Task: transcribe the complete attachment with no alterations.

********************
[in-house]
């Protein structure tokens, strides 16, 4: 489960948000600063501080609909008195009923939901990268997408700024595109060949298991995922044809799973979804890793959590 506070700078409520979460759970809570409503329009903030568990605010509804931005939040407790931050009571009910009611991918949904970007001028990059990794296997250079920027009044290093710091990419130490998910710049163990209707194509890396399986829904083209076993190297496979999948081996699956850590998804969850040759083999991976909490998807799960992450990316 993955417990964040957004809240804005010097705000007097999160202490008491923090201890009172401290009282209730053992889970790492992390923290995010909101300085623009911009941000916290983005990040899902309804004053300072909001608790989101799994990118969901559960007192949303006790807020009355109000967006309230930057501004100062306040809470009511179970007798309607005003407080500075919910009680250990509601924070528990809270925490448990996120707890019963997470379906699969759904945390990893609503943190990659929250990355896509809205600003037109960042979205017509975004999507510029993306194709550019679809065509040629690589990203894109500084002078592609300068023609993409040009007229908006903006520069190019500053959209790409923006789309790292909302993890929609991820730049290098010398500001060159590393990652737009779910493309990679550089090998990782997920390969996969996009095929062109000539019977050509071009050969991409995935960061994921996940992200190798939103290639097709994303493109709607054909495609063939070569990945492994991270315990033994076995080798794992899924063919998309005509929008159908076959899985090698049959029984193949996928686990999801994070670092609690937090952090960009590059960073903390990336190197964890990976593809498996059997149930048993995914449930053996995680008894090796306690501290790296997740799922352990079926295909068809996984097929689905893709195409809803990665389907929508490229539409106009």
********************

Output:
[in-house]
């Protein structure tokens, strides 16, 4: 489960948000600063501080609909008195009923939901990268997408700024595109060949298991995922044809799973979804890793959590 506070700078409520979460759970809570409503329009903030568990605010509804931005939040407790931050009571009910009611991918949904970007001028990059990794296997250079920027009044290093710091990419130490998910710049163990209707194509890396399986829904083209076993190297496979999948081996699956850590998804969850040759083999991976909490998807799960992450990316 993955417990964040957004809240804005010097705000007097999160202490008491923090201890009172401290009282209730053992889970790492992390923290995010909101300085623009911009941000916290983005990040899902309804004053300072909001608790989101799994990118969901559960007192949303006790807020009355109000967006309230930057501004100062306040809470009511179970007798309607005003407080500075919910009680250990509601924070528990809270925490448990996120707890019963997470379906699969759904945390990893609503943190990659929250990355896509809205600003037109960042979205017509975004999507510029993306194709550019679809065509040629690589990203894109500084002078592609300068023609993409040009007229908006903006520069190019500053959209790409923006789309790292909302993890929609991820730049290098010398500001060159590393990652737009779910493309990679550089090998990782997920390969996969996009095929062109000539019977050509071009050969991409995935960061994921996940992200190798939103290639097709994303493109709607054909495609063939070569990945492994991270315990033994076995080798794992899924063919998309005509929008159908076959899985090698049959029984193949996928686990999801994070670092609690937090952090960009590059960073903390990336190197964890990976593809498996059997149930048993995914449930053996995680008894090796306690501290790296997740799922352990079926295909068809996984097929689905893709195409809803990665389907929508490229539409106009």